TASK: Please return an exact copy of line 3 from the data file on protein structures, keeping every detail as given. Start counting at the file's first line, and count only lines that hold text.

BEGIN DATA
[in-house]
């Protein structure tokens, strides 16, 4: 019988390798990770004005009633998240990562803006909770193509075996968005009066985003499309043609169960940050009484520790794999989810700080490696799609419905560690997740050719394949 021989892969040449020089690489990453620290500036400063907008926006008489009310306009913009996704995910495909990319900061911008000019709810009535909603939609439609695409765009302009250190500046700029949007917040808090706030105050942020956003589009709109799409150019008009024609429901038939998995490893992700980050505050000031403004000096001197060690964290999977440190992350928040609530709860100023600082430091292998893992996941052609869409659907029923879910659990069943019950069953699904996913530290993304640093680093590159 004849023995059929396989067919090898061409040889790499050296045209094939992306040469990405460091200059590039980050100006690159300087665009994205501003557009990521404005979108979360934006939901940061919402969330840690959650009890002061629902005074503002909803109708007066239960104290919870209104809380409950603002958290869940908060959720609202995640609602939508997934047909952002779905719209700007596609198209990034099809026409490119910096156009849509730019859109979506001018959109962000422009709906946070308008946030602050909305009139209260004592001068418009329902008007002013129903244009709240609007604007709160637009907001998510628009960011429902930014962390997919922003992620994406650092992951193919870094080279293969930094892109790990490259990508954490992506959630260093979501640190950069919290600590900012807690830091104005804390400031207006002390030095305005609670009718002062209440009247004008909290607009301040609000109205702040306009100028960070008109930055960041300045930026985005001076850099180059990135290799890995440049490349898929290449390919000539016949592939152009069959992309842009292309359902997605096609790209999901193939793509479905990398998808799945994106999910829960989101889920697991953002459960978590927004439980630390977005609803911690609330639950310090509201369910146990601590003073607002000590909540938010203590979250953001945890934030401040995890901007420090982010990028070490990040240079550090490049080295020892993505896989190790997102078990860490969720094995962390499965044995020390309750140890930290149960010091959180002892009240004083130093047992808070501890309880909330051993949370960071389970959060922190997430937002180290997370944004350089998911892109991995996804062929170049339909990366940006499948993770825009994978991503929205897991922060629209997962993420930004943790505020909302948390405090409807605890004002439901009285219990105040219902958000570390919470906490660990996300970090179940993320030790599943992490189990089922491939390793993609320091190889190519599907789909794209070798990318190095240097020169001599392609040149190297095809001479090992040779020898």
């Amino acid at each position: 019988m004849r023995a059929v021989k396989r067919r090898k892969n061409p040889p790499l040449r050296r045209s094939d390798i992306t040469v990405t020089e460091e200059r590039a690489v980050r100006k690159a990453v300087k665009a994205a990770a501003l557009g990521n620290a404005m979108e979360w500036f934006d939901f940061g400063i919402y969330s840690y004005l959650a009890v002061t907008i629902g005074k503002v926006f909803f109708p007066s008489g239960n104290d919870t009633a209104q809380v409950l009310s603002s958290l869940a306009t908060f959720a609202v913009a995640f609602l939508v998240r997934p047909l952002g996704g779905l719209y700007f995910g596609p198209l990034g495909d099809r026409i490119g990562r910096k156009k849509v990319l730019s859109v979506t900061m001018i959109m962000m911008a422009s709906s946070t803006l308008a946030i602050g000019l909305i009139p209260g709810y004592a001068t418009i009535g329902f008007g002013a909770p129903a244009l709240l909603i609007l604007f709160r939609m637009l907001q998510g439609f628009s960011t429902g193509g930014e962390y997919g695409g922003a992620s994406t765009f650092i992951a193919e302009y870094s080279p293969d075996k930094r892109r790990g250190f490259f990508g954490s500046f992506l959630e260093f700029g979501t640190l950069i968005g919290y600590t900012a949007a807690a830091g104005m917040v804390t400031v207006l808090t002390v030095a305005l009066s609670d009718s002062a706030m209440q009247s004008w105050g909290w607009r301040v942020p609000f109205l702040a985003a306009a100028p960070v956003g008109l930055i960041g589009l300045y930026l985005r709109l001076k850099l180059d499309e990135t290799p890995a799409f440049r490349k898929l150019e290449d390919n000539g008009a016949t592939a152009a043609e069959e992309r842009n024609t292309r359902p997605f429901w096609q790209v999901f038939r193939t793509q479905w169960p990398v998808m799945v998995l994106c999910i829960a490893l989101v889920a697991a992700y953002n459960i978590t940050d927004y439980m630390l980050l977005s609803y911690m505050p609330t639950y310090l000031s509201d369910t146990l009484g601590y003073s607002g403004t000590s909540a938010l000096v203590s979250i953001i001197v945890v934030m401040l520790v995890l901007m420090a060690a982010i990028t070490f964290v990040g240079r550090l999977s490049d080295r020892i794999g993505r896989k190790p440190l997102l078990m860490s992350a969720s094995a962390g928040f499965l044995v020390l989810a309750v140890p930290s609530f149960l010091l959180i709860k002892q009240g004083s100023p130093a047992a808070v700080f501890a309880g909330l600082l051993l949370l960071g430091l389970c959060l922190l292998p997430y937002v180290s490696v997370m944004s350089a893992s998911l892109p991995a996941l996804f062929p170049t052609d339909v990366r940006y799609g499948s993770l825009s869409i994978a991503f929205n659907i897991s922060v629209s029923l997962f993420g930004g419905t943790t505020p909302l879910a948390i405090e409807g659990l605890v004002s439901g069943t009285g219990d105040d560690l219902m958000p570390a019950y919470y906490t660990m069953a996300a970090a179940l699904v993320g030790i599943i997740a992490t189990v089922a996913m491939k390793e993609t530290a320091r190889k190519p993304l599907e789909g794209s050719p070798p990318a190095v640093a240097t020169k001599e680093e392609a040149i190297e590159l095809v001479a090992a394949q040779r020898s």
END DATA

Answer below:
């Amino acid at each position: 019988m004849r023995a059929v021989k396989r067919r090898k892969n061409p040889p790499l040449r050296r045209s094939d390798i992306t040469v990405t020089e460091e200059r590039a690489v980050r100006k690159a990453v300087k665009a994205a990770a501003l557009g990521n620290a404005m979108e979360w500036f934006d939901f940061g400063i919402y969330s840690y004005l959650a009890v002061t907008i629902g005074k503002v926006f909803f109708p007066s008489g239960n104290d919870t009633a209104q809380v409950l009310s603002s958290l869940a306009t908060f959720a609202v913009a995640f609602l939508v998240r997934p047909l952002g996704g779905l719209y700007f995910g596609p198209l990034g495909d099809r026409i490119g990562r910096k156009k849509v990319l730019s859109v979506t900061m001018i959109m962000m911008a422009s709906s946070t803006l308008a946030i602050g000019l909305i009139p209260g709810y004592a001068t418009i009535g329902f008007g002013a909770p129903a244009l709240l909603i609007l604007f709160r939609m637009l907001q998510g439609f628009s960011t429902g193509g930014e962390y997919g695409g922003a992620s994406t765009f650092i992951a193919e302009y870094s080279p293969d075996k930094r892109r790990g250190f490259f990508g954490s500046f992506l959630e260093f700029g979501t640190l950069i968005g919290y600590t900012a949007a807690a830091g104005m917040v804390t400031v207006l808090t002390v030095a305005l009066s609670d009718s002062a706030m209440q009247s004008w105050g909290w607009r301040v942020p609000f109205l702040a985003a306009a100028p960070v956003g008109l930055i960041g589009l300045y930026l985005r709109l001076k850099l180059d499309e990135t290799p890995a799409f440049r490349k898929l150019e290449d390919n000539g008009a016949t592939a152009a043609e069959e992309r842009n024609t292309r359902p997605f429901w096609q790209v999901f038939r193939t793509q479905w169960p990398v998808m799945v998995l994106c999910i829960a490893l989101v889920a697991a992700y953002n459960i978590t940050d927004y439980m630390l980050l977005s609803y911690m505050p609330t639950y310090l000031s509201d369910t146990l009484g601590y003073s607002g403004t000590s909540a938010l000096v203590s979250i953001i001197v945890v934030m401040l520790v995890l901007m420090a060690a982010i990028t070490f964290v990040g240079r550090l999977s490049d080295r020892i794999g993505r896989k190790p440190l997102l078990m860490s992350a969720s094995a962390g928040f499965l044995v020390l989810a309750v140890p930290s609530f149960l010091l959180i709860k002892q009240g004083s100023p130093a047992a808070v700080f501890a309880g909330l600082l051993l949370l960071g430091l389970c959060l922190l292998p997430y937002v180290s490696v997370m944004s350089a893992s998911l892109p991995a996941l996804f062929p170049t052609d339909v990366r940006y799609g499948s993770l825009s869409i994978a991503f929205n659907i897991s922060v629209s029923l997962f993420g930004g419905t943790t505020p909302l879910a948390i405090e409807g659990l605890v004002s439901g069943t009285g219990d105040d560690l219902m958000p570390a019950y919470y906490t660990m069953a996300a970090a179940l699904v993320g030790i599943i997740a992490t189990v089922a996913m491939k390793e993609t530290a320091r190889k190519p993304l599907e789909g794209s050719p070798p990318a190095v640093a240097t020169k001599e680093e392609a040149i190297e590159l095809v001479a090992a394949q040779r020898s």